I mean, yes, okay, there's that bit in the Bible where Paul says that a woman shouldn't be in a position of leadership over a man.
And there's loads of people who say that the church should be dragged kicking and screaming into the 21st century (well, someone on a 'phone-in on the radio this morning said the 22nd century - Freudian slip or deliberate?), and should modernise and be relevant.
And then somewhere in the middle, there's people like me. For me, being a Christian is essentially about trying to stay faithful to the calling which (I believe) God has placed on my life. And I hope the same is true for other Christians. Certainly I believe that ought to be true for Christians who are in some form of ordained ministry; whatever title you want to give it - whether you're a minister, a vicar, a pastor, a bishop, an archbishop, a deacon, one of the various ranks in the Salvation Army, whatever you're doing isn't about a career, it's about being called by God to serve the people within your denomination (or, indeed, beyond it).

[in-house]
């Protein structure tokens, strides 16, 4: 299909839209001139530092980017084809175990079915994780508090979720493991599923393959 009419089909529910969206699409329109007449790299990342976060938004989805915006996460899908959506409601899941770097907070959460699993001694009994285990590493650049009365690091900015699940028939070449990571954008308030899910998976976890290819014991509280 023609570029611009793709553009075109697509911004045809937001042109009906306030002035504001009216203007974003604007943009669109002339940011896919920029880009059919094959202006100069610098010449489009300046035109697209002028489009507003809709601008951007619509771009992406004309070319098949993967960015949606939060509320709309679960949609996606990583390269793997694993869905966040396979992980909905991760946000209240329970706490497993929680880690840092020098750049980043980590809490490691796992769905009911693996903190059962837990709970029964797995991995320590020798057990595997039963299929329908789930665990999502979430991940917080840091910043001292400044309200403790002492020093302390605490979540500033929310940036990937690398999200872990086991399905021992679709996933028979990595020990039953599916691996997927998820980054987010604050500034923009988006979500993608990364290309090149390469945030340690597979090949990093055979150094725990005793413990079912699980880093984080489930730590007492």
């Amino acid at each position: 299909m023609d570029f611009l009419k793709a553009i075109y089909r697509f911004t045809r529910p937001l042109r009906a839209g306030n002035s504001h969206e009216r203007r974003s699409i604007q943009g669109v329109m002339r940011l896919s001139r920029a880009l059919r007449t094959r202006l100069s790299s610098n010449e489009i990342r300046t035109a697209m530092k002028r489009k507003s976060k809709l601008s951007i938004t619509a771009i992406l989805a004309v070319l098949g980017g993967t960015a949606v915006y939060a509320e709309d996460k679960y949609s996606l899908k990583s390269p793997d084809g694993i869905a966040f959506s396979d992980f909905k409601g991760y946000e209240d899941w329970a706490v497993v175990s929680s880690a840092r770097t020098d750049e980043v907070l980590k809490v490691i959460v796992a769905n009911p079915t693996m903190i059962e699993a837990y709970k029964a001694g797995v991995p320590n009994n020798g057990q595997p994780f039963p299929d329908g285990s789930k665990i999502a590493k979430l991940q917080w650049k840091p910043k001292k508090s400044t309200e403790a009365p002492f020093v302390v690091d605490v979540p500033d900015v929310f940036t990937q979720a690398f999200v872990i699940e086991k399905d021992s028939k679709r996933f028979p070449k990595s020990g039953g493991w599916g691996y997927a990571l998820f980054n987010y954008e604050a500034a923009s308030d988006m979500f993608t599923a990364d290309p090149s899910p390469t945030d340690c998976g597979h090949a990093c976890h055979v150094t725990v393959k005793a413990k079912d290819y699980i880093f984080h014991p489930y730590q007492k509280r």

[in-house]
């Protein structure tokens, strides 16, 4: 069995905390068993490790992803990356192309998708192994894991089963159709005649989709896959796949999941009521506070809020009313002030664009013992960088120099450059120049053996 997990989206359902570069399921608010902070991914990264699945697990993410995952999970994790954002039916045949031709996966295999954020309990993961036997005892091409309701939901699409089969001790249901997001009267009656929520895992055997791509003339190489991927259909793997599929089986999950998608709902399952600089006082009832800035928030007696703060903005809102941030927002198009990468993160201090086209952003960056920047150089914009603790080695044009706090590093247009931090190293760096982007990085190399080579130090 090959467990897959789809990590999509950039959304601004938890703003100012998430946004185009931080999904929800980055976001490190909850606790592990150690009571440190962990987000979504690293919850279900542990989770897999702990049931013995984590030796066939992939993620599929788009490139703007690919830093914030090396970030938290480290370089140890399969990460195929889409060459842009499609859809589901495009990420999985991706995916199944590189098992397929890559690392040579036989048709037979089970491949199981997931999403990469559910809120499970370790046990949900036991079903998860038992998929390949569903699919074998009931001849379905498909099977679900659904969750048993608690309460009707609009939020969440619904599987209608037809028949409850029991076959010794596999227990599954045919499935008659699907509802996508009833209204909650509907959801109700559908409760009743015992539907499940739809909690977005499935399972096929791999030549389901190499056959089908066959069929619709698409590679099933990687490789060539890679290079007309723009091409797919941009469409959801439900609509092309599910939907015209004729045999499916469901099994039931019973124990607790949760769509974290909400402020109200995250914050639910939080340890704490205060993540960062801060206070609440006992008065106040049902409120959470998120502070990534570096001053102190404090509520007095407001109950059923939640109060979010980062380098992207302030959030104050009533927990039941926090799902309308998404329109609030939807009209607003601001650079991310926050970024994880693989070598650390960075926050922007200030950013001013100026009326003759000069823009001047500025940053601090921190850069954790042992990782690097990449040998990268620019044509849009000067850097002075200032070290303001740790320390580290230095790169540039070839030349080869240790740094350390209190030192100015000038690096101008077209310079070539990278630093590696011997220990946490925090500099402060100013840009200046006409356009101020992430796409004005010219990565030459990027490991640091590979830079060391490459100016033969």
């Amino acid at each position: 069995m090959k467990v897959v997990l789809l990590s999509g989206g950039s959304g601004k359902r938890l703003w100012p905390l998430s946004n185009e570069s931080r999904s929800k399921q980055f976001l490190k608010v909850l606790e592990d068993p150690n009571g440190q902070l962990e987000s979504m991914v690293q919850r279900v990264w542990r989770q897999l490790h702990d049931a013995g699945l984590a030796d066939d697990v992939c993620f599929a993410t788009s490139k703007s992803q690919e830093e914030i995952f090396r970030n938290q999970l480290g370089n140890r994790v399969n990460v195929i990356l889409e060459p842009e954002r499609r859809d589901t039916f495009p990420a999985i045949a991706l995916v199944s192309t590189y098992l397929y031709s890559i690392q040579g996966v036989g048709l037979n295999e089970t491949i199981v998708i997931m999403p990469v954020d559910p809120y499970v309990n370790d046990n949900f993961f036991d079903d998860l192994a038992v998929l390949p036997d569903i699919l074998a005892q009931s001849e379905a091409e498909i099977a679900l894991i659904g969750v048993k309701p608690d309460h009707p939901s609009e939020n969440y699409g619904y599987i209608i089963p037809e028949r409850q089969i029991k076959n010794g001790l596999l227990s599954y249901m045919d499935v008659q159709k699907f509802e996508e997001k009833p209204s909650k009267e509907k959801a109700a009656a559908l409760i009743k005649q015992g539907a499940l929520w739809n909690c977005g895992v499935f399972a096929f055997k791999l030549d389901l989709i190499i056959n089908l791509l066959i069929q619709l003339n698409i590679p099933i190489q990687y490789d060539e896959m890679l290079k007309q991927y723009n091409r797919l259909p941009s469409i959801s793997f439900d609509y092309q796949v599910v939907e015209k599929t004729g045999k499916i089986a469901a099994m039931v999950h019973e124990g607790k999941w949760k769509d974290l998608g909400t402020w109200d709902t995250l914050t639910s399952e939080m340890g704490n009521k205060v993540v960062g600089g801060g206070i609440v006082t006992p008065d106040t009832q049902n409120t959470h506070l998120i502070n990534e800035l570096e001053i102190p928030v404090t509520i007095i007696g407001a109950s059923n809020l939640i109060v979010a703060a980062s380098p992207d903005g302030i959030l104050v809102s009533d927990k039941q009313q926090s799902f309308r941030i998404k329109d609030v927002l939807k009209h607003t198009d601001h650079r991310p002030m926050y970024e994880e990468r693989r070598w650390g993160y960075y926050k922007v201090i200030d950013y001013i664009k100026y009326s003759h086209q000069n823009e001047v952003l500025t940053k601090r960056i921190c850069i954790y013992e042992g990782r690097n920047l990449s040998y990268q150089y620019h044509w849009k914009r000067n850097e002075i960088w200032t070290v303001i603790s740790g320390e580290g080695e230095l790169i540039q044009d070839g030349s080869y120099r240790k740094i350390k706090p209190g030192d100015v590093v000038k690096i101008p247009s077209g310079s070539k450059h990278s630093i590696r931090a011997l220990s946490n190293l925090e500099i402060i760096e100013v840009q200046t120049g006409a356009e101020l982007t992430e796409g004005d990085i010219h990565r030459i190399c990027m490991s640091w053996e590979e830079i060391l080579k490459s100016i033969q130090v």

And I've met many wonderful women whom God has called into a position of ordained ministry or some other teaching or preaching position within their denomination. And I honestly think - if their denomination can't recognise that calling, or places a limit on the extent to which they can recognise it...that's really sad.
I consider myself really grateful that I'm part of the Methodist church, where although we don't have bishops and archbishops, we've had women in various positions of leadership, from ministers of individual churches, up through superintendent ministers, chairs of district, to vice-president and president of conference. The world hasn't self-destructed as a result. I really hope that the C of E can one day take that step forward.
</end of rant>